Neurons in the brain’s master clock that adjust their activity in response to light have a key role in the resetting of an animal’s daily cycle, finds a study of male and female mice. The study is published in the Journal of Neuroscience. These cells may be responsible for circadian rhythm disruptions stemming from exposure to artificial light at night.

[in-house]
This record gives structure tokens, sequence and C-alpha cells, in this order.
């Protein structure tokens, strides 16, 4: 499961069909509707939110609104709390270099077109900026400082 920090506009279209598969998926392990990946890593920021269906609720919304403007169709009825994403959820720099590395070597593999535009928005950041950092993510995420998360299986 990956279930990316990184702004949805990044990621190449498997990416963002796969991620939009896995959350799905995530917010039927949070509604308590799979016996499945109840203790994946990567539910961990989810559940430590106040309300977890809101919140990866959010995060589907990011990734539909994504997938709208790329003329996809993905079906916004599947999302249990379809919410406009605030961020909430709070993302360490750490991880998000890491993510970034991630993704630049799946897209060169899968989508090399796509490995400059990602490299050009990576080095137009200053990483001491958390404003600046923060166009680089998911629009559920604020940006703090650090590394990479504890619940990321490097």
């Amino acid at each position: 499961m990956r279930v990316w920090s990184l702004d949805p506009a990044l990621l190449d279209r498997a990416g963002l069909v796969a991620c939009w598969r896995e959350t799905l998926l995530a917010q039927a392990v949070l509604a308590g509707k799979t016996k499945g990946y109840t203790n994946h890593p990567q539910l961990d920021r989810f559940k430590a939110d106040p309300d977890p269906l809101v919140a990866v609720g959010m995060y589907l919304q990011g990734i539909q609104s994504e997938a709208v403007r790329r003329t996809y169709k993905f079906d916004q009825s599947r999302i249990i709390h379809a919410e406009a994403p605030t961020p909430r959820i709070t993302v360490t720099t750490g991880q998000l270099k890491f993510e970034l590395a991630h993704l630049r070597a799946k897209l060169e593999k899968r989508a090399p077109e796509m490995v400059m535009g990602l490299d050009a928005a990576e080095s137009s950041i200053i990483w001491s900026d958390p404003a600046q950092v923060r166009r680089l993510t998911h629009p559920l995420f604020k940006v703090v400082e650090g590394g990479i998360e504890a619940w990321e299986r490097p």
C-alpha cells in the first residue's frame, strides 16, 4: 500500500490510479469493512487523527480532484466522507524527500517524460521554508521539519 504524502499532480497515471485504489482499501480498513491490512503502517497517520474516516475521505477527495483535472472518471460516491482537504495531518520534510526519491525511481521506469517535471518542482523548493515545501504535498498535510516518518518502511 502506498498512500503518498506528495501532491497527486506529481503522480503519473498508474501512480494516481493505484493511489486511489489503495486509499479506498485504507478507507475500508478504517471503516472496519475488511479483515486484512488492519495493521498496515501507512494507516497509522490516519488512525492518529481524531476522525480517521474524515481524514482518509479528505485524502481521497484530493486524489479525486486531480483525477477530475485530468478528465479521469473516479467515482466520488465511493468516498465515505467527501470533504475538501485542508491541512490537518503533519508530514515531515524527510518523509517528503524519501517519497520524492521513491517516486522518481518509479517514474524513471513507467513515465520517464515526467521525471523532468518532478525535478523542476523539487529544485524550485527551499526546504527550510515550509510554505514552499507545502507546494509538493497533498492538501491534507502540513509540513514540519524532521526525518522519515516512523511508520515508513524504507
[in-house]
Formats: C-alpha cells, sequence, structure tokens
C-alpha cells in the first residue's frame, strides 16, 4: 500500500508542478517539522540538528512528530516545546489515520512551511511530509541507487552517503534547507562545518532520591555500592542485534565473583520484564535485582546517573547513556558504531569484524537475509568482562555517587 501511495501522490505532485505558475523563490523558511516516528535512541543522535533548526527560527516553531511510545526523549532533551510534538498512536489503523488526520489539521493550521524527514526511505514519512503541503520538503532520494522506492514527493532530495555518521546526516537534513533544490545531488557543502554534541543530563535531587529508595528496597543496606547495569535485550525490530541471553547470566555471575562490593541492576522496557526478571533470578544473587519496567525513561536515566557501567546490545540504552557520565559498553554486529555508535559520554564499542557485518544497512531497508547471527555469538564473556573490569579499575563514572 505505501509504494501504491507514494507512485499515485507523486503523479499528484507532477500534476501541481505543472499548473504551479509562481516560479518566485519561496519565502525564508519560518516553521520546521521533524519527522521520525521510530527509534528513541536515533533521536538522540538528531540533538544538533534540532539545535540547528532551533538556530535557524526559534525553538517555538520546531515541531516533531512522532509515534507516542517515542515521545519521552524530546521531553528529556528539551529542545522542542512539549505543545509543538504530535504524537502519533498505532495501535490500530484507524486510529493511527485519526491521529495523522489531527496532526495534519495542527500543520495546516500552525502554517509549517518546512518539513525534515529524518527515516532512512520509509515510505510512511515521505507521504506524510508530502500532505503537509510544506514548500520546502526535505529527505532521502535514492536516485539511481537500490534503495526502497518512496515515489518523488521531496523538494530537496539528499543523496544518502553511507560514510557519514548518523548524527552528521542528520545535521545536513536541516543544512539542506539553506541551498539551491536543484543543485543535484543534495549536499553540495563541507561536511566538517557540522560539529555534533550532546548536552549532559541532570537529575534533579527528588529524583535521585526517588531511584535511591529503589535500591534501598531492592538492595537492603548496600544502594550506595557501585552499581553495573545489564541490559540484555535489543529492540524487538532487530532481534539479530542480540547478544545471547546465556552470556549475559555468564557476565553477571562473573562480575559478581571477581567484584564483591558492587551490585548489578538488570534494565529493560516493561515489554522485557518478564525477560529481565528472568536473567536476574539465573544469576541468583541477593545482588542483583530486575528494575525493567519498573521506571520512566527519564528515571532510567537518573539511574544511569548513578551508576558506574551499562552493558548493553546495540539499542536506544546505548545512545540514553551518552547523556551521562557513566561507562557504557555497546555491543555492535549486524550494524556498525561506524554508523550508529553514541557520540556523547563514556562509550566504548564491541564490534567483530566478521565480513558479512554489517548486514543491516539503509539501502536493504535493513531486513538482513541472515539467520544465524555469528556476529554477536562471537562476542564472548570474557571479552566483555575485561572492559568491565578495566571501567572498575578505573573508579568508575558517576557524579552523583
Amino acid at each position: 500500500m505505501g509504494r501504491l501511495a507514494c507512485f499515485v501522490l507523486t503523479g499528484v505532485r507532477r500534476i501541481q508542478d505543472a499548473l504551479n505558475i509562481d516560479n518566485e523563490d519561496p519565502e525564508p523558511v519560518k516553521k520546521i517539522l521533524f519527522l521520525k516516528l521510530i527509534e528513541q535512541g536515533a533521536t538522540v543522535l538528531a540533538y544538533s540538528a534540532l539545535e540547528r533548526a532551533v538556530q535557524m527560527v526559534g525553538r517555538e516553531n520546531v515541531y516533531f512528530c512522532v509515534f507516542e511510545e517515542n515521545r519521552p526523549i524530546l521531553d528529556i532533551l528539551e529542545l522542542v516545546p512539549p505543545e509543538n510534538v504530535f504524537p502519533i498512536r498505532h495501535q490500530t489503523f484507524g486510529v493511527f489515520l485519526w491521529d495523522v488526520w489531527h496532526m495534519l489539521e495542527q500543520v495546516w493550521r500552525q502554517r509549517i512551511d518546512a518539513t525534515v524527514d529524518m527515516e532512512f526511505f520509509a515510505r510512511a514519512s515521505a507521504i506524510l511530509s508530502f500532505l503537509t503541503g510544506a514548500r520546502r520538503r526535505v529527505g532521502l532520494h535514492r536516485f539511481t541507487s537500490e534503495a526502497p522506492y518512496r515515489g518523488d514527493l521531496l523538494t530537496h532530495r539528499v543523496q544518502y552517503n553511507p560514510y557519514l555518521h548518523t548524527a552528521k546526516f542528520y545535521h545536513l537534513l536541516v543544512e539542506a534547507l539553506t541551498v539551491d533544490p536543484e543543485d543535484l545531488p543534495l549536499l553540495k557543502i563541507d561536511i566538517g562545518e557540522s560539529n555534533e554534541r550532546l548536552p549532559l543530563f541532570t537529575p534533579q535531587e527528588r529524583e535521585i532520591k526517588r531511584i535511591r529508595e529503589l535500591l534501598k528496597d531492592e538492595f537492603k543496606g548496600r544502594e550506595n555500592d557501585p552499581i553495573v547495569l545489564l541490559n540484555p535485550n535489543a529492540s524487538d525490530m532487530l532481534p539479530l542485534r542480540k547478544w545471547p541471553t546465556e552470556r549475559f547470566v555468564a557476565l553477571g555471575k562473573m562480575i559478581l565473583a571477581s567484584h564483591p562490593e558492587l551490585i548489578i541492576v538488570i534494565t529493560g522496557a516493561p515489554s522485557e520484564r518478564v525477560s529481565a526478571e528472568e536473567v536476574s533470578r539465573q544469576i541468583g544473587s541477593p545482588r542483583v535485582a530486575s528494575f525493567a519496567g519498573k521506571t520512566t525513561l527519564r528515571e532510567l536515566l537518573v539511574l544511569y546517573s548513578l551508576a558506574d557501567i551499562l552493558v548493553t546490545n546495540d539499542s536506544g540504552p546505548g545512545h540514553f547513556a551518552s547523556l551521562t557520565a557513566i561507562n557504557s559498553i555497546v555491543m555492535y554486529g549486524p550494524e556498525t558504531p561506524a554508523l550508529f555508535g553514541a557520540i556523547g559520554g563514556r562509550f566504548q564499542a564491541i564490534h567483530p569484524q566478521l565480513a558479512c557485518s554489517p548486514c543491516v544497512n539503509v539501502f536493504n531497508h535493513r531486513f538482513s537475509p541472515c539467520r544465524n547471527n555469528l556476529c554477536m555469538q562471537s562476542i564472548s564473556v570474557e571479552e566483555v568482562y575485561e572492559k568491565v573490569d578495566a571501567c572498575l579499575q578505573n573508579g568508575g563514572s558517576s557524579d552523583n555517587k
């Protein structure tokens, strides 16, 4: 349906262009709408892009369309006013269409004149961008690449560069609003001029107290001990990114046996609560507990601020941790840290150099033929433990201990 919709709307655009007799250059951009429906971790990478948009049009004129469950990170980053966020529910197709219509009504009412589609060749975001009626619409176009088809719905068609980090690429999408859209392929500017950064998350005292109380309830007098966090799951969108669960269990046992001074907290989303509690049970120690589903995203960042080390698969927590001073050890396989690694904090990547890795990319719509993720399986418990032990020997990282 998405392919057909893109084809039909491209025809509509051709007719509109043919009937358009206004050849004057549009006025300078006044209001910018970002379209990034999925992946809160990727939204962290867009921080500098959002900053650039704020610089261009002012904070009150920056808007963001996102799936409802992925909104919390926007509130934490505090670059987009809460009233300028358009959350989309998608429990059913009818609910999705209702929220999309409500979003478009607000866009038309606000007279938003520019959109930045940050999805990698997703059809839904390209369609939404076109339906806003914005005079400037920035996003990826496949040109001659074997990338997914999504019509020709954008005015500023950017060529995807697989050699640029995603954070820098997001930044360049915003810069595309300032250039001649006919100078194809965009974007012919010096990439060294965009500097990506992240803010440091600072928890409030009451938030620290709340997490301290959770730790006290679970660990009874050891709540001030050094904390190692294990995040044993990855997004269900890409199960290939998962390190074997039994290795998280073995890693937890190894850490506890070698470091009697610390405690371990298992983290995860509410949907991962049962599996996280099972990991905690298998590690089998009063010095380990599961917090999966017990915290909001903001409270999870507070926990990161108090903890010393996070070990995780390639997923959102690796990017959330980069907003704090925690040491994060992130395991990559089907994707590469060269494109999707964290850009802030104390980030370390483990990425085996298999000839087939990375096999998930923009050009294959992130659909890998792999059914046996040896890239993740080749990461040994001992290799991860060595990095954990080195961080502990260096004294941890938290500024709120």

By demonstrating in mice that suprachiasmatic nucleus (SCN) neurons expressing the neuropeptide vasoactive intestinal peptide (VIP) exhibit a regular cycle in their activity levels that is disrupted under conditions of constant light, Erik Herzog and colleagues resolve long-standing questions about how the SCN synchronizes the body’s daily rhythms to environmental light. Blocking the activity of these neurons reduced the severity of shifts in daily rhythms. These findings suggest a potential mechanism by which the modern advent of light at night may have led to an increased prevalence of sleep disorders.